For example, if you listened to Pandora for an hour each day on your commute, you would use about 1.76GB of data per month according to PC World. This alone would put you over the limit on a number of smartphone data plans.
Audi and Lexus showed off their latest developments in self-driving cars. Both automakers stressed that the technology is there to assist drivers rather than be a substitute for them. As Lexus puts it, the goal is to have an "intelligent, always-attentive co-pilot whose skills contribute to safer driving."
These concept cars use a number of existing safety features in addition to the high-tech sensors and cameras mounted atop the roof.
A simulator at Audi's booth demonstrated how one of its vehicles could navigate through stop-and-go city traffic while the driver watched a movie on the infotainment screen. Once traffic cleared and speeds reached higher than 36 mph, the car would pause the movie and prompt the driver to take over the wheel. Similarly, if the driver wanted to take over and change into another lane, all he'd need to do is steer into the next lane and the system would let him take over.
Lexus' advanced active safety research vehicle was not drivable, but the company detailed how the car would communicate with its surroundings. For example, the large sedan, based on the 2013 Lexus LS 600h, is equipped with three high-definition cameras that can scan ahead to detect a red light. If the system detects a light and the driver has not hit the brakes, the driver would receive an alert inside the cabin.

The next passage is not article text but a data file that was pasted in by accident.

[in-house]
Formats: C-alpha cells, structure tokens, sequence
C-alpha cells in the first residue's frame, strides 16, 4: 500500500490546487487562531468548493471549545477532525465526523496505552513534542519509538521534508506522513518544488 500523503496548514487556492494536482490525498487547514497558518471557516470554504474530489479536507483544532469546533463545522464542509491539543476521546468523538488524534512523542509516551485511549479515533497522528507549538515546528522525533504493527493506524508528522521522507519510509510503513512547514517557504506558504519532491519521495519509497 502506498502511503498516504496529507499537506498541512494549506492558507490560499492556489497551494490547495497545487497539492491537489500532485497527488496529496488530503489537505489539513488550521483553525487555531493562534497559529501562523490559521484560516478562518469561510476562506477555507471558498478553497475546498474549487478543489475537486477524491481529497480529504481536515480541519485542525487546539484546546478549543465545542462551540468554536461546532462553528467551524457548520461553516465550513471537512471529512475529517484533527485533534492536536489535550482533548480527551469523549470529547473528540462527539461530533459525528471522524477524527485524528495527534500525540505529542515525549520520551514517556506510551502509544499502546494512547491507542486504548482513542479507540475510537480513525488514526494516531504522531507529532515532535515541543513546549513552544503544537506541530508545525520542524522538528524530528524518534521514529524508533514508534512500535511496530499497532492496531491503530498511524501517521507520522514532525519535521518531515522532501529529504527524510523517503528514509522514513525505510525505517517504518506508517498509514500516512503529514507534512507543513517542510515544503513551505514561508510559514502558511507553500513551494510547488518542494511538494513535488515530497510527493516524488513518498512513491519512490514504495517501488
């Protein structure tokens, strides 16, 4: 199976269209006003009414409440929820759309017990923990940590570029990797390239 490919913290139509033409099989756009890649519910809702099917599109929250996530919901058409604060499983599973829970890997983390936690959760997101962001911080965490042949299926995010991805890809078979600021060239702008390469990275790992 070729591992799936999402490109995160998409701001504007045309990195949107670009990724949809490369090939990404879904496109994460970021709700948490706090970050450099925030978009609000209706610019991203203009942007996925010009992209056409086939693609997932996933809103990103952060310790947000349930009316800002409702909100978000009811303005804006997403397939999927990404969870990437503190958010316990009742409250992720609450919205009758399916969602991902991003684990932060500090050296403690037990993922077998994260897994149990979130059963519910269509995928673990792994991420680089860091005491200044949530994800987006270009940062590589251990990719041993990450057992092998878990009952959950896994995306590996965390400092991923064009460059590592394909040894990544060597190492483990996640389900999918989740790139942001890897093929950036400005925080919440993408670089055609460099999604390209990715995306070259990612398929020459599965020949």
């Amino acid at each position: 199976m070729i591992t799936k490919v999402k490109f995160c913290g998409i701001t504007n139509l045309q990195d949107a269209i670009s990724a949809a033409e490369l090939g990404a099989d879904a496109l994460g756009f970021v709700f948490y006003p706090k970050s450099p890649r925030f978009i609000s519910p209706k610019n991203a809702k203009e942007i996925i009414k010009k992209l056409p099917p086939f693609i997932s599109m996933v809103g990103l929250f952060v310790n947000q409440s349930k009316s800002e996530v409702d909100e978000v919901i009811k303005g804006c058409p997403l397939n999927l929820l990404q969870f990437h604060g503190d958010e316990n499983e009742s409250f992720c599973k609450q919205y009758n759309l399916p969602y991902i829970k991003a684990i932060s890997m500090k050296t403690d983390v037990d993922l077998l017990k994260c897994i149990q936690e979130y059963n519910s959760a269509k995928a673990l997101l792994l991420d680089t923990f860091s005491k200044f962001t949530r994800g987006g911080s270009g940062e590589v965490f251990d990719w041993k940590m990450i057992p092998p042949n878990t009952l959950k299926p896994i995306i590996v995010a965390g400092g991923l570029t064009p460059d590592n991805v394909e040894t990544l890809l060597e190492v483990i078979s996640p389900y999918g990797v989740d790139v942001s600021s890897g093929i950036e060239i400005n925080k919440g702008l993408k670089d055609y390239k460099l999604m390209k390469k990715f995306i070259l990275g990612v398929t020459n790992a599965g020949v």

Both concepts are largely seen as intermediate steps before the true self-driving cars arrive. At least one expert, Daimler Research Chief Thomas Weber, predicts that could be as early as 2015. Others say self-driving cars will take another decade to be road-ready.
Natural Speech for Music and Navigation
Drivers often struggle with car voice-recognition systems that have extremely rigid command structures. If you don't give them exact prompts, the systems will not respond. Automakers are working on better approaches.
Chevrolet's upcoming 2014 Impala sedan is smart enough to understand how most people talk. You can tell the Chevy MyLink system that you want to listen to a certain artist and it will search your media for matching content. This is a huge improvement to be able to say, "Play Kanye West," rather than "Audio on, USB/SD Card, Play artist Kanye West." It is also programmed to understand certain accents that befuddled voice-recognition systems in the past.
Garmin's "Real Directions" is an example of a navigation trend that we believe will become increasingly popular. When the system gives you turn-by-turn directions, it will base them on landmarks, not measurements of distance. For example, rather than saying "Turn left in 500 feet," it will instead say "Turn left at the gas station."
Leveraging Data From Your Vehicle
A modern vehicle's computers are capable of monitoring all sorts of important data. CES featured two bits of technology that let you take a peek under the computer's virtual hood.
Vehicle Diagnostics by Delphi is a small plastic device that plugs into the onboard diagnostic (OBD-II) port in any 1996 and newer vehicle. You then download an app onto your smartphone or tablet. Once connected, Delphi's device gives you access to vehicle health reports, the ability to unlock your car remotely and even set geo-fences that alert you once the car goes past a certain mile radius: a feature that's offered as a way to keep tabs on the teen drivers in the family. The data is transmitted wirelessly through the Verizon network, so you'll need to be an active Verizon customer and add the device to your data plan.
The 2014 Kia Sorento will be the first to debut the automaker's new telematics service, called "UVO eServices." The UVO system can give owners vehicle health reports, provide a maintenance history and even schedule a service appointment. If the vehicle needs roadside assistance and the driver makes the call from inside the vehicle, the UVO unit will send GPS coordinates to help a tow truck better locate the car. This information is accessible through the in-dash display or via a free smartphone app.